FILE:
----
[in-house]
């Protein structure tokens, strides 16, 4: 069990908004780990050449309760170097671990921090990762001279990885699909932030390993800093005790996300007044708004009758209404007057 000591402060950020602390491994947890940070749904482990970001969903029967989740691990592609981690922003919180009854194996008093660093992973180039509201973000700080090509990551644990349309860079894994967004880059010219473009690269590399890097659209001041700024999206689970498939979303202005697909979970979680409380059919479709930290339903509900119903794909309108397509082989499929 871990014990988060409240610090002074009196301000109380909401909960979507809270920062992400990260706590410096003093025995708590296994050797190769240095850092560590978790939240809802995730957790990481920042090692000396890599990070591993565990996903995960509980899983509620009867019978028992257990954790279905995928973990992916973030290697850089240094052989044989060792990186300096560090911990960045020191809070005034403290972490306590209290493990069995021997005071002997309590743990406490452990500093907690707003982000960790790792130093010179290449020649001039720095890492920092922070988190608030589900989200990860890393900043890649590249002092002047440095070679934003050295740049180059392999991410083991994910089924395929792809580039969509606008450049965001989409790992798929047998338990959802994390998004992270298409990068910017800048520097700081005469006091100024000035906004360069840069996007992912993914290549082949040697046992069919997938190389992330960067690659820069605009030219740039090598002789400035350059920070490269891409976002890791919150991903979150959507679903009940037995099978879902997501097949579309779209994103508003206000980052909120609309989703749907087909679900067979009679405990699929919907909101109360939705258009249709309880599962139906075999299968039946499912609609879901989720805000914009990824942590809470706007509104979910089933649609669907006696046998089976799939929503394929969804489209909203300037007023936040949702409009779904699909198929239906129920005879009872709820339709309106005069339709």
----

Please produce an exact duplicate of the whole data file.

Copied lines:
[in-house]
């Protein structure tokens, strides 16, 4: 069990908004780990050449309760170097671990921090990762001279990885699909932030390993800093005790996300007044708004009758209404007057 000591402060950020602390491994947890940070749904482990970001969903029967989740691990592609981690922003919180009854194996008093660093992973180039509201973000700080090509990551644990349309860079894994967004880059010219473009690269590399890097659209001041700024999206689970498939979303202005697909979970979680409380059919479709930290339903509900119903794909309108397509082989499929 871990014990988060409240610090002074009196301000109380909401909960979507809270920062992400990260706590410096003093025995708590296994050797190769240095850092560590978790939240809802995730957790990481920042090692000396890599990070591993565990996903995960509980899983509620009867019978028992257990954790279905995928973990992916973030290697850089240094052989044989060792990186300096560090911990960045020191809070005034403290972490306590209290493990069995021997005071002997309590743990406490452990500093907690707003982000960790790792130093010179290449020649001039720095890492920092922070988190608030589900989200990860890393900043890649590249002092002047440095070679934003050295740049180059392999991410083991994910089924395929792809580039969509606008450049965001989409790992798929047998338990959802994390998004992270298409990068910017800048520097700081005469006091100024000035906004360069840069996007992912993914290549082949040697046992069919997938190389992330960067690659820069605009030219740039090598002789400035350059920070490269891409976002890791919150991903979150959507679903009940037995099978879902997501097949579309779209994103508003206000980052909120609309989703749907087909679900067979009679405990699929919907909101109360939705258009249709309880599962139906075999299968039946499912609609879901989720805000914009990824942590809470706007509104979910089933649609669907006696046998089976799939929503394929969804489209909203300037007023936040949702409009779904699909198929239906129920005879009872709820339709309106005069339709």